November 17, 2001
Environmentalists Attempt to Dam Hydroelectric Project
by William Baue
Canadian energy supplier Fortis, Inc. faces strong opposition from environmentalists over its
proposed hydroelectric dam on the Macal River in Belize.
Fortis, Inc. (ticker: FTS.TO), an energy supplier based in Newfoundland, Canada, has encountered
opposition to its proposed construction of the Chalillo dam on the Macal River in Belize. While
the Belizean government approved the hydroelectric project on November 9, a group of 400
demonstrators simultaneously protested outside the prime minister’s office in Belmopan, the
capital of Belize.
This demonstration represented one of the high points in the
ongoing public relations campaign advanced by an international environmentalist coalition, which
includes the Natural Resources Defense Council (NRDC), Probe International, and the Belize Alliance
of Conservation NGOs (BACONGO.) The coalition has received high-profile support from celebrities
such as Harrison Ford, who rose to fame portraying Han Solo in the movie Star Wars.
In response to this tactic, Fortis president and CEO Stan Marshall stated, “Look, I
can’t directly take on Harrison Ford. What am I going to do, hire Darth Vader?”
Certainly Mr. Marshall did not mean to suggest that Fortis is aligned with evil doers such as Darth
Vader. Although many environmentalists might welcome this characterization, it oversimplifies the
The environmentalists claim that the Chalillo dam will damage the
region’s ecosystems irreversibly while impacting the Belizean economy negatively. Fortis
claims that the environmental impact falls within acceptable bounds, and that the dam will benefit
the regional economy. The sides have been at loggerheads since Fortis entered the Central American
country two years ago.
In October 1999, Fortis purchased a controlling interest in Belize
Electricity Limited (BEL) from the Belizean government. In January 2000, BEL submitted an
Environmental Impact Assessment (EIA) for the dam to the Belizean National Environmental Appraisal
Committee (NEAC), which rejected it for lack of information on the impact on wildlife.
Fortis then commissioned a $250,000 Environmental Impact Assessment (EIA), which was financed
by the Canadian International Development Agency (CIDA.) In their work on the assessment,
scientists from London’s Museum of Natural History reported the dam would do
“significant and irreversible” harm to at least 12 different endangered or rare species
of wildlife, including the scarlet macaw, the jaguar and the freshwater crocodile.
Marshall called the study’s findings into question: “It’s my understanding that
[the researchers] came under some tremendous pressure from these environmental groups, and to a
certain degree capitulated to them,” he said. “It was noted by the people doing the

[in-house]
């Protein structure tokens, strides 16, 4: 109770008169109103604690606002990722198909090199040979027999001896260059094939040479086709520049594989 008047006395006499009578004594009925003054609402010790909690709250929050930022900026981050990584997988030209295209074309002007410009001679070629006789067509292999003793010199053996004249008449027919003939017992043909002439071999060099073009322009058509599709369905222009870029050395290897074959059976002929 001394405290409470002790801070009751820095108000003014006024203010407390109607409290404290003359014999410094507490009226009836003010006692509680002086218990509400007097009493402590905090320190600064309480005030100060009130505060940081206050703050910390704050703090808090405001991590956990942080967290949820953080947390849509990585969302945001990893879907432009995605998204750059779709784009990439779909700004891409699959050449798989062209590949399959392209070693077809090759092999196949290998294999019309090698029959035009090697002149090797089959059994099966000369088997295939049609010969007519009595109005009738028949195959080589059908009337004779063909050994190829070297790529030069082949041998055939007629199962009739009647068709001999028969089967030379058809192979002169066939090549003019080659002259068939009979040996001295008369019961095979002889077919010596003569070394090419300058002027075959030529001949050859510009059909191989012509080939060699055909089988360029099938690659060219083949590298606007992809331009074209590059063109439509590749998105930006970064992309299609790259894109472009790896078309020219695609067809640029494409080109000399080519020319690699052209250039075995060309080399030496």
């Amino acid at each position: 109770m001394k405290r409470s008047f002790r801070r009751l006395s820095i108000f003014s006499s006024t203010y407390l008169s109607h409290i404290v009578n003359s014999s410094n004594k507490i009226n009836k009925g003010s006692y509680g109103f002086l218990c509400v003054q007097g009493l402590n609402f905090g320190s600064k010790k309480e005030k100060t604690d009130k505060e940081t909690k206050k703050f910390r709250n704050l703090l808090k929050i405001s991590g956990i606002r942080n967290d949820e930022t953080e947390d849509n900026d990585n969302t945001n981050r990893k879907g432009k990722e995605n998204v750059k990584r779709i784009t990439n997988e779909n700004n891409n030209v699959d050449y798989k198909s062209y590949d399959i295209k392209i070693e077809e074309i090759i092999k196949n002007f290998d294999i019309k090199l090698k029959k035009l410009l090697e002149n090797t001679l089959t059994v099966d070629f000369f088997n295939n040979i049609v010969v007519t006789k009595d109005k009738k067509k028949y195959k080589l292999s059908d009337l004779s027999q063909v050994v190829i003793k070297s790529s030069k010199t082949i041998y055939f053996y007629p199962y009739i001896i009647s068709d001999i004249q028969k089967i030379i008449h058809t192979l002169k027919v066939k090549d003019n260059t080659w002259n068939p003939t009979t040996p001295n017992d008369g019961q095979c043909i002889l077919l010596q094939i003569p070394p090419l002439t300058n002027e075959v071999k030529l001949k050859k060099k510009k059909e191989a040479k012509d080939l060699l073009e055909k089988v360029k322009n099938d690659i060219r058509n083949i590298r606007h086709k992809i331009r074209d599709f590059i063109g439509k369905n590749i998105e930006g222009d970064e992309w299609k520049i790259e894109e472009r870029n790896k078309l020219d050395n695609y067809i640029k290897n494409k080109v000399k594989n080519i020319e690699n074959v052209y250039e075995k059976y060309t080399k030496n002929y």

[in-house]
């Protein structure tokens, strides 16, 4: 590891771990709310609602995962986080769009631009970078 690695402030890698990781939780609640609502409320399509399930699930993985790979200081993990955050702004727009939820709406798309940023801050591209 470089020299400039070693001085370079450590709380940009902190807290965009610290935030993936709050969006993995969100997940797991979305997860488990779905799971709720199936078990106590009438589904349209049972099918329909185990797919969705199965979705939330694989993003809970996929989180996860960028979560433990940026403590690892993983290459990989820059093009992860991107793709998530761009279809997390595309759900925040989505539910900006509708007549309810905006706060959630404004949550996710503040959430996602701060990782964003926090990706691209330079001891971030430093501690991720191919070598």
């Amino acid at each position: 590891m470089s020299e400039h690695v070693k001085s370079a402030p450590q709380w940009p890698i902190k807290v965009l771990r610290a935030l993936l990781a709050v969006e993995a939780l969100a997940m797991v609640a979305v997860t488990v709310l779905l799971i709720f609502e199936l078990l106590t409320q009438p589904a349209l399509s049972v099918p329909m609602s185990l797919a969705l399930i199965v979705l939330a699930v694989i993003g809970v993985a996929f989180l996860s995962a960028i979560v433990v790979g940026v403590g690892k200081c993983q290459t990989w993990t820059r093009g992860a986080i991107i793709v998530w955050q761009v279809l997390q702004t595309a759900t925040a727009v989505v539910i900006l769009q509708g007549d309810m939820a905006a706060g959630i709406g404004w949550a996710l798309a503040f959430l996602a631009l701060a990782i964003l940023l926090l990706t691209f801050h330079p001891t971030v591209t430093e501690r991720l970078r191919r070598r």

study that it was factually incorrect.”
Nevertheless, Mr. Marshall submitted the
EIA to the Belizean National Environmental Appraisal Committee (NEAC), noting that the
“decision to proceed with construction of the Chalillo dam rightfully resides with the people
and democratic government of Belize.” On November 9, the NEAC approved the dam project. All
nine governmental members of the committee voted in favor, while the two non-governmental
representatives—one from the Association of National Development Agencies and the other from
BACONGO—voted against it.
That same day, more than 400 protesters, comprised mostly
of sugar cane farmers and Mayan Indians, demonstrated against the dam in Belmopan, carrying signs
bearing slogans such as “Fortis is Raping Our Virgin Environment.” With such a strong
show of opposition, environmentalists questioned whether the NEAC decision truly represented the
will of the Belizean people.
Specifically, environmentalists railed against the fact that
the NEAC did not open its consideration up to public input, instead offering public hearings after
“This decision contravenes Belize law,” said BACONGO Executive
Director Jamillah Vasquez, “which requires that public hearings be conducted and all
submissions from scientists and concerned citizens be reviewed by the committee.”
The controversy over the Chalillo dam is not over. While Fortis has the support of the Belize
government, the outcome of recent project proposals in other countries suggests the dam's
realization is not a given.
For example, Mitsubishi Corporation had the support of the
Mexican government regarding the construction of a salt plant in Baja California Sur. The proposed
plant, to be the largest in the world, was to be built in a lagoon that also happened to be a
pristine gray whale breeding ground. After a five-year battle with environmentalists, movie stars,
and scientists, the Mexican government decided to cancel the project in March of 2000.